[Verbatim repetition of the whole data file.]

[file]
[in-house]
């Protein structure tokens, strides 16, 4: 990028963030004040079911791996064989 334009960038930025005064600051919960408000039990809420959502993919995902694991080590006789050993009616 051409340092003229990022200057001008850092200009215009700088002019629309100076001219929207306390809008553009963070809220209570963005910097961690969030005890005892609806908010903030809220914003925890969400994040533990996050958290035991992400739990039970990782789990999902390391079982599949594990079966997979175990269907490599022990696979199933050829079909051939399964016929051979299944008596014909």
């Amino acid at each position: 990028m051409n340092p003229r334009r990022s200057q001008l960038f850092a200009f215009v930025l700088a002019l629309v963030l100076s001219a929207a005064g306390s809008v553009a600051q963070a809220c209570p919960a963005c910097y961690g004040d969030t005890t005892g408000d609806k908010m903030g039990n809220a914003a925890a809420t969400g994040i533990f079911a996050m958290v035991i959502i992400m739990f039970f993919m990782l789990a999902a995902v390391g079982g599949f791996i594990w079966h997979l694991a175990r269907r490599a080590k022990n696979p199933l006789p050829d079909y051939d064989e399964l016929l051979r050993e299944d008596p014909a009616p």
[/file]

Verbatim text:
[in-house]
């Protein structure tokens, strides 16, 4: 990028963030004040079911791996064989 334009960038930025005064600051919960408000039990809420959502993919995902694991080590006789050993009616 051409340092003229990022200057001008850092200009215009700088002019629309100076001219929207306390809008553009963070809220209570963005910097961690969030005890005892609806908010903030809220914003925890969400994040533990996050958290035991992400739990039970990782789990999902390391079982599949594990079966997979175990269907490599022990696979199933050829079909051939399964016929051979299944008596014909």
């Amino acid at each position: 990028m051409n340092p003229r334009r990022s200057q001008l960038f850092a200009f215009v930025l700088a002019l629309v963030l100076s001219a929207a005064g306390s809008v553009a600051q963070a809220c209570p919960a963005c910097y961690g004040d969030t005890t005892g408000d609806k908010m903030g039990n809220a914003a925890a809420t969400g994040i533990f079911a996050m958290v035991i959502i992400m739990f039970f993919m990782l789990a999902a995902v390391g079982g599949f791996i594990w079966h997979l694991a175990r269907r490599a080590k022990n696979p199933l006789p050829d079909y051939d064989e399964l016929l051979r050993e299944d008596p014909a009616p």